# Big O analysis for method with multiple parameters

We're learning efficiency analysis in our intro to computer science class and I'm having trouble solving this problem.

Suppose I have a method:

``````public static void foo(int[][] arr, int num1, int num2) {
for (int i=0;i<arr.length;i++) {
arr[0][i] = num1*i;
}

for (int j=0;j<arr.length;j++) {
arr[i][0] = num2*i
}
}
``````

My first question is if I have a method where there are 3 for-loops, but they are NOT nested, what would the growth rate be?

Also, for this particular made-up method, would the input size for this method be the area of the array? since each for loop goes from i=0 to i= size of array

And finally, if

``````public static void fee(int[][] arr, double num1, double num2) {
num1=num1*Math.random();
while (num1 == 0) {
num1=num1*Math.random();
}
for (int i=0;i<num1;i++) {
//do something with arr
}

num2=num2*Math.random();
while (num2 == 0) {
num2=num2*Math.random();
}
for (int j=0;j<num2;j++) {
//do something with arr
}
}
``````

How would I go about finding Big-O analysis?

Thanks, I've read multiple resources on finding big-O, but I am still confused.

• Your first method doesn't compile. `arr[i][0] = num2*i` should probably be `arr[j][0] = num2*j`. Your second method doesn't compile either -- you should cast the double to an int -- and it'll loop infinitely if `num1` or `num2` is ever 0. – irrelephant Nov 24 '14 at 0:18
• Sorry, I just actually wrote these really quickly just to give an idea, since I am not allowed to post my actual homework online according to my University. – rrpking Nov 24 '14 at 0:24
• I'm pretty sure where you have `num2 == 0` it should be `num2 != 0` – matts1 Nov 24 '14 at 0:31

In the first example, where you have 3 non nested for loops (or any kind of loop really), it would simply be O(x + y + z), where x, y, and z are the amount of repetitions of each for loop (assuming constant time inside). However, this plus is only important if we don't know which of the numbers is going to be the biggest. If we know, for example, that x > y and x > z, we could simply say that the algorithm is O(x) (in other words, we know it is linear to x+y+z, but if we don't know which of x, y, and z is the most significant factor, so we can't simply say O(x). Put simply, nested=multiply, not nested=add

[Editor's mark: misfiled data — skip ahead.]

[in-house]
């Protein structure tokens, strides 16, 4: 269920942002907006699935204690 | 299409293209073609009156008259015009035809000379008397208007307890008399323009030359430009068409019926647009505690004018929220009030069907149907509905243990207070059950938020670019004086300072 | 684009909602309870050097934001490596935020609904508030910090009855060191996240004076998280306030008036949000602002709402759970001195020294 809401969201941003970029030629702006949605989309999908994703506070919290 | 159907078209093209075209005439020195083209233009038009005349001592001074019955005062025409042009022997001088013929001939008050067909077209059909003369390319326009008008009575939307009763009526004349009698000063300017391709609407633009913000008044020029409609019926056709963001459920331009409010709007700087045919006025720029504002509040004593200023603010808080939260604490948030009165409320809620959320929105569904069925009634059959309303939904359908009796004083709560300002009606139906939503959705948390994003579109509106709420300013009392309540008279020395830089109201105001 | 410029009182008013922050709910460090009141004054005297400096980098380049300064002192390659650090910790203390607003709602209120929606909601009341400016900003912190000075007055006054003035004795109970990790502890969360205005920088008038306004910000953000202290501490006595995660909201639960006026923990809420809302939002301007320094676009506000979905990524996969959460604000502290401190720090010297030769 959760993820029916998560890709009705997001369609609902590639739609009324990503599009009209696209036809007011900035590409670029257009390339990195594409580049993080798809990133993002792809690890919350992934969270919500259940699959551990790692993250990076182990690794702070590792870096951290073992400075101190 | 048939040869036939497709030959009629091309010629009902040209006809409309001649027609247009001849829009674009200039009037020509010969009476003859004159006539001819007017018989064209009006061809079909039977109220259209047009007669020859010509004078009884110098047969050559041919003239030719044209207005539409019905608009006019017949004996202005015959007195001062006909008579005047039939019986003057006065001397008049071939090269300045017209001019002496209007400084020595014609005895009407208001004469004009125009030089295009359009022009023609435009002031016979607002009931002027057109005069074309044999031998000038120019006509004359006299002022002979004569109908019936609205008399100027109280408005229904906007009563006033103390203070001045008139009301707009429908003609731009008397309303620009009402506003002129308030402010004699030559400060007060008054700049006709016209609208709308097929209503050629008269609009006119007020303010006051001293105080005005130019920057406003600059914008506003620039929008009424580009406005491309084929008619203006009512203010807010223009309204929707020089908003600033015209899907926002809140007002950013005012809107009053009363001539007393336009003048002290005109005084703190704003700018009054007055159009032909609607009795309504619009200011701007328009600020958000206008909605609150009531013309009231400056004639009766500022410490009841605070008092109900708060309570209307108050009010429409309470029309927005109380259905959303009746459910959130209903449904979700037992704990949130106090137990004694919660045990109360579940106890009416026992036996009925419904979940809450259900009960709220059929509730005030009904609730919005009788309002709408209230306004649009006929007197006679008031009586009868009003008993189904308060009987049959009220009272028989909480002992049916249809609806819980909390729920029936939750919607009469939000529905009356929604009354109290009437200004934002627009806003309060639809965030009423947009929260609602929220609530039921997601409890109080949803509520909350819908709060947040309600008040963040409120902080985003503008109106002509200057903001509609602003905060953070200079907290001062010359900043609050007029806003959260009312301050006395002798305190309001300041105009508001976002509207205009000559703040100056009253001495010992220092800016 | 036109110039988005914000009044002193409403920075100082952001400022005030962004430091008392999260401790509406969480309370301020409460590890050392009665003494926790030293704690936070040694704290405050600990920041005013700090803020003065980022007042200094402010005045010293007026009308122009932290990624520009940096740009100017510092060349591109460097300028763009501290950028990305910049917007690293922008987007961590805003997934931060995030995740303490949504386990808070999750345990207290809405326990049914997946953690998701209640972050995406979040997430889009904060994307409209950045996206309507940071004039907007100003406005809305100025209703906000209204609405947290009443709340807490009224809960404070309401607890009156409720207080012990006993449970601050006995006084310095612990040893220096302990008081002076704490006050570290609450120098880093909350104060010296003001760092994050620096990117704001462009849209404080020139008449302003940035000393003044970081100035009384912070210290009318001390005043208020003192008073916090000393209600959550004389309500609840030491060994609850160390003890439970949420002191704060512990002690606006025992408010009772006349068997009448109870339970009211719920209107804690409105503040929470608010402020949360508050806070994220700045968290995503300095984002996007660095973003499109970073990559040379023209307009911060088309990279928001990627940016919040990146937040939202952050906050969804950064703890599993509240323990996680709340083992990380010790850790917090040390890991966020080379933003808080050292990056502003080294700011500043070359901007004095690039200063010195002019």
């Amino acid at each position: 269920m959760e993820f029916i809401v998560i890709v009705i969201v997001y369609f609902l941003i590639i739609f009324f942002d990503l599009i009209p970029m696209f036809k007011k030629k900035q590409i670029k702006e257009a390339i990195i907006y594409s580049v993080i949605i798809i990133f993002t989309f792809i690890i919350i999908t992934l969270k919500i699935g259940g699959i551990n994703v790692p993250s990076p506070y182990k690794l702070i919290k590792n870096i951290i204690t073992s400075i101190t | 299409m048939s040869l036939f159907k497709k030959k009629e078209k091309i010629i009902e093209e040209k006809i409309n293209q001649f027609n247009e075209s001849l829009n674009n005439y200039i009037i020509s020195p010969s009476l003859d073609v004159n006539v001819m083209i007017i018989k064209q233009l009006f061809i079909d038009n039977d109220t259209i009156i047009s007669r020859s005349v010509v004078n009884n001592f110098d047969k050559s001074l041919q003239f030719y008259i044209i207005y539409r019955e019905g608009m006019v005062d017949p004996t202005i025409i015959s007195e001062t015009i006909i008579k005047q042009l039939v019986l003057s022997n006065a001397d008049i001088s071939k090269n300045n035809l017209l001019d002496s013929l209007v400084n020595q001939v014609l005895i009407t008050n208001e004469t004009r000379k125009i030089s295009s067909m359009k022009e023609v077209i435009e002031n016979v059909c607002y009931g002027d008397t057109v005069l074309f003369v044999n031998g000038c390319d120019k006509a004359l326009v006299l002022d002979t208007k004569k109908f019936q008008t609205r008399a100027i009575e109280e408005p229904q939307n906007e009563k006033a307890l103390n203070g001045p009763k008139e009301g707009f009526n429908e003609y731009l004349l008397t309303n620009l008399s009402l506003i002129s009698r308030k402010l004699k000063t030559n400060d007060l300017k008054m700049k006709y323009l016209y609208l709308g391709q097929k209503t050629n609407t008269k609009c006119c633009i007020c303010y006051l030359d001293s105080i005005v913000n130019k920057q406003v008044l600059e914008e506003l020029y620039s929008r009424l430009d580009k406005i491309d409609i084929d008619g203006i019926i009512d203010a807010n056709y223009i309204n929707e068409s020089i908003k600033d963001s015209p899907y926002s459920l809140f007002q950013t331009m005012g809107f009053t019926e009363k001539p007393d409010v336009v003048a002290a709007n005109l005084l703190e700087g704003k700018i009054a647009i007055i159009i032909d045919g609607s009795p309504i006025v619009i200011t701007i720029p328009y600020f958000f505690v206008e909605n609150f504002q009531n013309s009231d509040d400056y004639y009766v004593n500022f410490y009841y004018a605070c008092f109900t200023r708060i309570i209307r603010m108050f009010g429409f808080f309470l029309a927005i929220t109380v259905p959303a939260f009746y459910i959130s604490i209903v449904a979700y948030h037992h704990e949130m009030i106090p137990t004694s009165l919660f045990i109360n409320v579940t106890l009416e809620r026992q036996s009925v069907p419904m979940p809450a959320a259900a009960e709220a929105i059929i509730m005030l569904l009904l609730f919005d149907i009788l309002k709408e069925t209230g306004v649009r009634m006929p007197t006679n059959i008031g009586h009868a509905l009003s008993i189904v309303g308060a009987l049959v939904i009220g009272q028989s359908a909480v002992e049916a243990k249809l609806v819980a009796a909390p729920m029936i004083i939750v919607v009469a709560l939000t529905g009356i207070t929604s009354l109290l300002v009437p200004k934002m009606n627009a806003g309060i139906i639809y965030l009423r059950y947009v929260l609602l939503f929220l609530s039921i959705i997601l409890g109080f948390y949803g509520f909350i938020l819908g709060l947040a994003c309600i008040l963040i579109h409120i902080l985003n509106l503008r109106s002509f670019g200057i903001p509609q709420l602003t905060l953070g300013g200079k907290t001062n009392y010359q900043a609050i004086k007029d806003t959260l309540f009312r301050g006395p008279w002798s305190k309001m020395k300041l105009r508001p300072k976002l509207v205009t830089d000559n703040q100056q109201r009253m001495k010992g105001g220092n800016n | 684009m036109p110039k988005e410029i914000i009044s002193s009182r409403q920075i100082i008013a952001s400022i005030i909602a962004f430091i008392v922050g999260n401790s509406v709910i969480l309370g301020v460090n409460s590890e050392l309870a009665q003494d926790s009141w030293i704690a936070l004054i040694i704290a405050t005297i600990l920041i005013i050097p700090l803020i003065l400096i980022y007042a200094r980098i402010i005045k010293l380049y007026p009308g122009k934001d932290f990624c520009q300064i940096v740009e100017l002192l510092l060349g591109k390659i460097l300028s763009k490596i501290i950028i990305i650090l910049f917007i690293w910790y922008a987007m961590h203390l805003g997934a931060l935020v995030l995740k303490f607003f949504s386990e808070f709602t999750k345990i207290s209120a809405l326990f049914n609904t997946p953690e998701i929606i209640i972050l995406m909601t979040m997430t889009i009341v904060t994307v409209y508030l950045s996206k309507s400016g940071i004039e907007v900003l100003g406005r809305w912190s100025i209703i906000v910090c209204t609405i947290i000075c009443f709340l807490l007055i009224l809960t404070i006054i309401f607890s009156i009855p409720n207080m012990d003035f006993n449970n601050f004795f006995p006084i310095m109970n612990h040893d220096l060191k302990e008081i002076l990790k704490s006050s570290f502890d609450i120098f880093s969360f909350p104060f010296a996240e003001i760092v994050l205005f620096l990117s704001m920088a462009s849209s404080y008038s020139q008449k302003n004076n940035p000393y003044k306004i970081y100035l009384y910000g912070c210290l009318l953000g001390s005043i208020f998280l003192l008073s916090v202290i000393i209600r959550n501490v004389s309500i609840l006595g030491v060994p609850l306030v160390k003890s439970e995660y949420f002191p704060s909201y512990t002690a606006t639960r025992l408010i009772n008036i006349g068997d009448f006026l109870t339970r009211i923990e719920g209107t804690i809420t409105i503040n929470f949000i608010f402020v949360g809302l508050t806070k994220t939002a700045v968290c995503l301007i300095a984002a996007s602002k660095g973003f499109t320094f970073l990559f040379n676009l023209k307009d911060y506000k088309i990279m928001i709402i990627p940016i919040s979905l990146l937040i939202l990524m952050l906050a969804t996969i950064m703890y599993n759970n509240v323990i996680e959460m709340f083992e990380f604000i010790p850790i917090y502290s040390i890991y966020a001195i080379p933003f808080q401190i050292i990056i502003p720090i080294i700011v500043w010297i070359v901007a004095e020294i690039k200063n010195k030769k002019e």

In the second example, random numbers are involved. As irrelephant has stated in the comment below, informally, it is O(infinity) in the example you provided (however, I will make the assumption that you meant `while num2 != 0` because the other will infinite loop if num2=0 and do nothing otherwise). However, big O is worst case. For random numbers, it is easiest to simply calculate the average time complexity. The nice thing about time complexity is if you calculate slightly worse than it will actually be, no-one cares.

TLDR: average time complexity is around 1000 + log_2 n, where n is num2.

NOTE: although we don't usually include constant factors in our time complexity calculations, when they get large enough, such as 1000, they can become the most significant factor, especially as it is likely that n << 2^1000.

Long explanation: Hence, we will take 0.5 as the average multiplier (although it is actually slightly worse). Each division by 2 either takes 1 bit off the mantissa, or subtracts 1 from the exponent. bit length of mantissa << exponent, so lets consider only exponent. Exponent has 2^11 values, but half are positive and we only want negative, so 2^10 ~= 1000. In order to get it to one in the first place it will take log2 n, so answer = 1000 + log2 n

• Well, the second example is (informally) `O(∞)`. – irrelephant Nov 24 '14 at 0:44

You look at what the program does, and calculate how many primitive operations will be performed depending on your input. Sometimes that calculation is simple, sometimes it's hard. Usually it involves mathematics. Mathematics is tough. Life is tough.

In your first example, can you perhaps figure out how many assignments to arr [0][i] and how many assignments to arr [j][0] are being made?

In hte second example, if num1 * Math.random() is 0, how often will the while loop get executed? (The answer may be an indication of a bug in that code).